No, BMW Isn't Charging $18/Month For Heated Seats in The US—But It Might One Day
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If you’re into cars, shopping for a new ride, or even casually browsing the internet this week, you’ve probably come across heated exchanges over BMW’s new subscription model. Whether out of haste or an appetite for clicks, many are spreading the rumor that BMW has begun charging owners $18 per month to enjoy the heated seats already built into their luxury vehicles. From the Wall Street Journal’s “Want Heated Seats in Your BMW? There’s a Monthly Fee for That” to Motor1’s “BMW Heated Seats Subscription Is Real And It Costs $18 Per Month,” news of the German automaker’s new sales technique has been rankling readers around the globe.

But what these headlines don’t say is that BMW is “only” charging owners month-to-month for luxury services in a few countries, which doesn’t include the US. That isn’t to say the subscription model isn’t important, but if you were dreaming of using your new BMW’s heated seats in the States this coming winter, you needn’t pick up your pitchfork quite yet.

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So far, BMW has begun charging monthly for perks in South Korea, Germany, New Zealand, South Africa, and the UK, according to official BMW web pages first spotted by The Verge. (The South Korean sales page seems to have since been taken down.) Drivers in the UK, for instance, will need to pay the equivalent of nearly $18 USD each month in order to use their vehicles’ heated seats feature. (A year costs about $178, three years $297, and “unlimited” access $415.) Toasty seats aren’t the only subscription-based feature: BMW’s “high beam assistant” (which switches off high beams in the face of oncoming traffic), adaptive suspension, steering wheel heating, and full sound systems are also behind a monthly paywall, despite already existing inside the car.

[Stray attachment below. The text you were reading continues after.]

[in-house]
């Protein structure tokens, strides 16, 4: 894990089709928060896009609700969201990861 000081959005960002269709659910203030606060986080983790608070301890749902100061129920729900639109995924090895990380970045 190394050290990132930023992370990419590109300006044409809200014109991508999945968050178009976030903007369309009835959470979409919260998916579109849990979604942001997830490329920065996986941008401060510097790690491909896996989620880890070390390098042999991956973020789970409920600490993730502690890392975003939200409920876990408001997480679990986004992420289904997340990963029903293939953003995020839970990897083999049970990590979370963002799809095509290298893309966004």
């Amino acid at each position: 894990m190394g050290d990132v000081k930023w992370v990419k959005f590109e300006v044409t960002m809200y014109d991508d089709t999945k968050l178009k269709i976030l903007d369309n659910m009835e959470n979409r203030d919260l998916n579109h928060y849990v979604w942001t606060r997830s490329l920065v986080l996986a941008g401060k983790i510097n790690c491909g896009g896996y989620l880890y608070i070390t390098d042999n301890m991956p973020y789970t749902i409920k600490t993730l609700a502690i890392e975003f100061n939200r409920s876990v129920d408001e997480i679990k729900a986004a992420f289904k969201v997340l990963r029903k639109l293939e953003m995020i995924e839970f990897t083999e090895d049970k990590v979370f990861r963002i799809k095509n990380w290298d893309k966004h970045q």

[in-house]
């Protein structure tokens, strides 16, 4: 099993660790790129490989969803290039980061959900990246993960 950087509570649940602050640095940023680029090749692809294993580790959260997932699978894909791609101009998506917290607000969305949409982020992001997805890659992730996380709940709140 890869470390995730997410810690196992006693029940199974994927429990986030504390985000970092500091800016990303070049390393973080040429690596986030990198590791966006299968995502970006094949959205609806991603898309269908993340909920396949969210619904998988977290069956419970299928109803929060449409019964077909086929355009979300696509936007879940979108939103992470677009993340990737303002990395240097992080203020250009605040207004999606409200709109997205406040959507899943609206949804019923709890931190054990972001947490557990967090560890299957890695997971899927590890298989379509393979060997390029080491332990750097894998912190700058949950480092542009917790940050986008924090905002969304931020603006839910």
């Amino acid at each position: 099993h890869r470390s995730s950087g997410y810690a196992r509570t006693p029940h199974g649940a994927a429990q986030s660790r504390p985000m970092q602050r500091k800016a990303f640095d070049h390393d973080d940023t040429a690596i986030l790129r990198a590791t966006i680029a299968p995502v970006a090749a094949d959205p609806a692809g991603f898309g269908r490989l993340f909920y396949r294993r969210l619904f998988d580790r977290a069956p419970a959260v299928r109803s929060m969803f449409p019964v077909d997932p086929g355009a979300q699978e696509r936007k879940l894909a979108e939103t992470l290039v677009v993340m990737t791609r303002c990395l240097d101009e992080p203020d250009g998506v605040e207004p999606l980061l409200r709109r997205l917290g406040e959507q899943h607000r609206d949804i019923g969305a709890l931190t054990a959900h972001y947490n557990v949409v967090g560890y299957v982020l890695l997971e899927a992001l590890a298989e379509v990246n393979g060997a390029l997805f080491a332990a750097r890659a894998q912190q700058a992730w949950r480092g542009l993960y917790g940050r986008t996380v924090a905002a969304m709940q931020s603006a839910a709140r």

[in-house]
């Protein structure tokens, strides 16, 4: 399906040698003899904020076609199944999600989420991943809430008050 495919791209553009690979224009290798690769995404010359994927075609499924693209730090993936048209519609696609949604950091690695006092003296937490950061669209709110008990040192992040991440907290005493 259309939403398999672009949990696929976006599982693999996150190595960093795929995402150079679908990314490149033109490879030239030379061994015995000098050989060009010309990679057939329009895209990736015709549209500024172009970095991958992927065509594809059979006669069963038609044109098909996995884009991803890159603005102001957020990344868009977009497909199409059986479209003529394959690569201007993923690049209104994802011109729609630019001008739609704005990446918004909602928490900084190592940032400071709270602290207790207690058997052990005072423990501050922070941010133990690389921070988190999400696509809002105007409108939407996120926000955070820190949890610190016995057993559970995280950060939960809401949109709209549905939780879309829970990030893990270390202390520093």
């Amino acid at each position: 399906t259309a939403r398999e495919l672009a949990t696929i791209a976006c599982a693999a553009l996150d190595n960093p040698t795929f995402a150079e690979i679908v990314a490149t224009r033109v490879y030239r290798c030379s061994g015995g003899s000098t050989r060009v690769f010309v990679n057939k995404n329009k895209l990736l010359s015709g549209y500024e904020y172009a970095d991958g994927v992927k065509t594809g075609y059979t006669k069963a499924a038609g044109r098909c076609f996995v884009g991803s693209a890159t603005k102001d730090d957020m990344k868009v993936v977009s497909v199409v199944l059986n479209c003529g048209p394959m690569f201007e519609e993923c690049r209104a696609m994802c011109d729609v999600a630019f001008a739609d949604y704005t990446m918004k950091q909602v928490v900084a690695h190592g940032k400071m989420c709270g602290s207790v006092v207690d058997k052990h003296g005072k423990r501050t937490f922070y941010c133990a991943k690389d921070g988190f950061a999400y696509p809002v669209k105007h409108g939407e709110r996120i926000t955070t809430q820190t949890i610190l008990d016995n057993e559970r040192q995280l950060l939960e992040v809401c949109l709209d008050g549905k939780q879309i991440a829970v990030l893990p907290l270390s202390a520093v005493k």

BMW’s UK subscription sales page, as of writing.

BMW’s interest in making its vehicles’ most indulgent features subscription-based is odd, considering the old Apple CarPlay incident of 2018. Back then the automaker attempted to charge drivers $80 per year for CarPlay, even as other companies’ far less expensive vehicles included CarPlay for free. This, predictably, elicited the type of confusion and rage that seems to have returned now, four years later. Eventually BMW caved, making CarPlay standard across all of its new vehicles. BMW seems to have forgotten this experience—or heavily relied on the world’s relatively rapid (yet reluctant) embrace of subscription everything.

Considering BMW’s cheapest vehicle is about $36,000 off the lot, it’s understandable that owners are incensed by the automaker’s audacity to charge for pre-installed features, even if the model hasn’t made its way to certain countries yet. After all, if you’re paying for a vehicle with such luxuries as heated seats and a premium sound system, you probably expect to be able to access those luxuries. Did I mention they’re already there?

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